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Comparison of observational, video, and 3-D computerized gait analysis using the Tinetti gait asessment toll on one hemiplegic ambulator

1 May 1997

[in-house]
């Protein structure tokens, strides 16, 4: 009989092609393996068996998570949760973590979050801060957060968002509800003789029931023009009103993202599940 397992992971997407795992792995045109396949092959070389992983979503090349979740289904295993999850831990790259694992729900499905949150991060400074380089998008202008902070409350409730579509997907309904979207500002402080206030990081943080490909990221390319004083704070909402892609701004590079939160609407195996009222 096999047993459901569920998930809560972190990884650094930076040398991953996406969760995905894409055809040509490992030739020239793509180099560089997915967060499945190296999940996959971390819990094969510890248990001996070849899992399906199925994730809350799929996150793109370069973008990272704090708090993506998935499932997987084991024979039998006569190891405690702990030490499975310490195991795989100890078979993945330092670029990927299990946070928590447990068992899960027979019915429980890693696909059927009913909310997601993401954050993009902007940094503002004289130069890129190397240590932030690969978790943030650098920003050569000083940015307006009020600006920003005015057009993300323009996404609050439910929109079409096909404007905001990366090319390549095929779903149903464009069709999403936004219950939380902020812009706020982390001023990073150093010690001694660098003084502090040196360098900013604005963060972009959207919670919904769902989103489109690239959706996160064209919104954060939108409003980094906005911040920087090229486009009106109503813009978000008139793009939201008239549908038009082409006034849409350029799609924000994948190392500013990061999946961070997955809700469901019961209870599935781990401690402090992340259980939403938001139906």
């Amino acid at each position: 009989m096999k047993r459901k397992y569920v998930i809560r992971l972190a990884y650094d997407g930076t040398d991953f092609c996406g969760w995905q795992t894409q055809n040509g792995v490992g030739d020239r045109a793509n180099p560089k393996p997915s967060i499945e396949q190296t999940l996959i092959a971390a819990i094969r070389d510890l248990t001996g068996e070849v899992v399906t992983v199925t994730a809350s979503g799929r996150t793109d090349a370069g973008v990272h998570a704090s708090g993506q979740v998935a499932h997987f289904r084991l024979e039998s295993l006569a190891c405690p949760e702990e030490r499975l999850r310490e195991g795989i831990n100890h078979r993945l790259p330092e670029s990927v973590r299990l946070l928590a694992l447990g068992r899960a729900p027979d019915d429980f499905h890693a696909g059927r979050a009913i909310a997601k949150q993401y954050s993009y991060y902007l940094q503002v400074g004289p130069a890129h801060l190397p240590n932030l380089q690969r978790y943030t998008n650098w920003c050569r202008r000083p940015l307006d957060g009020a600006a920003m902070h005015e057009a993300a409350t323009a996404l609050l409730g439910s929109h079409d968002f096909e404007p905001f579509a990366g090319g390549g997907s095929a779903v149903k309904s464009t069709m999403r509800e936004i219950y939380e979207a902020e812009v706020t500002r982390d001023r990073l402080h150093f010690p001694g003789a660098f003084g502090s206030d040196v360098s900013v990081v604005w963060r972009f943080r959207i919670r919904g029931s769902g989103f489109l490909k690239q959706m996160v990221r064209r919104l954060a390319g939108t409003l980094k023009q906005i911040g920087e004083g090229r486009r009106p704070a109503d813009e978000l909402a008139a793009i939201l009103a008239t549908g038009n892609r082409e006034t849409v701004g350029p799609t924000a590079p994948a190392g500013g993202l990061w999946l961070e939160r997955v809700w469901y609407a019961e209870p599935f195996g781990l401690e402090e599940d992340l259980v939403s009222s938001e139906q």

Observational gait analysis (OGA) is a routine yet critical part of the physical therapy evaluation of an individual with hemiparesis. Information gathered from OGA is important for diagnosis, the determination of treatment techniques and as a measure of treatment efficacy. The physical therapist must assess, with accuracy, the step length, swing and support phases, as well as triplanar motions at the shoulder, trunk, pelvis, hip, knee, ankle, and foot during the gait cycle. Gait analysis and assessment is an extremely challenging task for even the most experienced clinical observer. Video gait analysis (VGA) is a method of gait analysis in which the observer videotapes a patient ambulating; then with the use of a television and video cassette recorder analyzes their gait. VGA provides a means to bridge the gap between the impractical advanced technology of gait performance systems and the reduced reliability of OGA. This method of gait analysis may allow the physical therapist to perform efficient gait analysis in the clinic without sacrificing accuracy. The purpose of this study was to investigate the differences in scores of VGA as compared to standard OGA and computerized gait analysis using the Tinetti Gait Assessment Tool (ordinal scale 0-12).7


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